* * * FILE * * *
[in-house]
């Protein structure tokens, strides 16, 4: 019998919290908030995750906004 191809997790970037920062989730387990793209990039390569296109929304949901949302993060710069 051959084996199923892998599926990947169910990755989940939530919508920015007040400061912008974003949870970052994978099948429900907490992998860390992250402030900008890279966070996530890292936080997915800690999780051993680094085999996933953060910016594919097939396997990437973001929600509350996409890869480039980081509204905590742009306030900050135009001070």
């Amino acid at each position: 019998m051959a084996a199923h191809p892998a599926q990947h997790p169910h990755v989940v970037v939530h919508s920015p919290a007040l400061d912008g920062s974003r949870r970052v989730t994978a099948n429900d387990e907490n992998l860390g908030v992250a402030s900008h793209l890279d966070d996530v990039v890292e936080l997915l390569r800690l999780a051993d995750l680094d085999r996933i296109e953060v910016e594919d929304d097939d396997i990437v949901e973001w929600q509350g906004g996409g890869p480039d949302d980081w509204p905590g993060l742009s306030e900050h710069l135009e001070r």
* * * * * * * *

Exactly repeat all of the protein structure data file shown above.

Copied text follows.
[in-house]
């Protein structure tokens, strides 16, 4: 019998919290908030995750906004 191809997790970037920062989730387990793209990039390569296109929304949901949302993060710069 051959084996199923892998599926990947169910990755989940939530919508920015007040400061912008974003949870970052994978099948429900907490992998860390992250402030900008890279966070996530890292936080997915800690999780051993680094085999996933953060910016594919097939396997990437973001929600509350996409890869480039980081509204905590742009306030900050135009001070």
């Amino acid at each position: 019998m051959a084996a199923h191809p892998a599926q990947h997790p169910h990755v989940v970037v939530h919508s920015p919290a007040l400061d912008g920062s974003r949870r970052v989730t994978a099948n429900d387990e907490n992998l860390g908030v992250a402030s900008h793209l890279d966070d996530v990039v890292e936080l997915l390569r800690l999780a051993d995750l680094d085999r996933i296109e953060v910016e594919d929304d097939d396997i990437v949901e973001w929600q509350g906004g996409g890869p480039d949302d980081w509204p905590g993060l742009s306030e900050h710069l135009e001070r």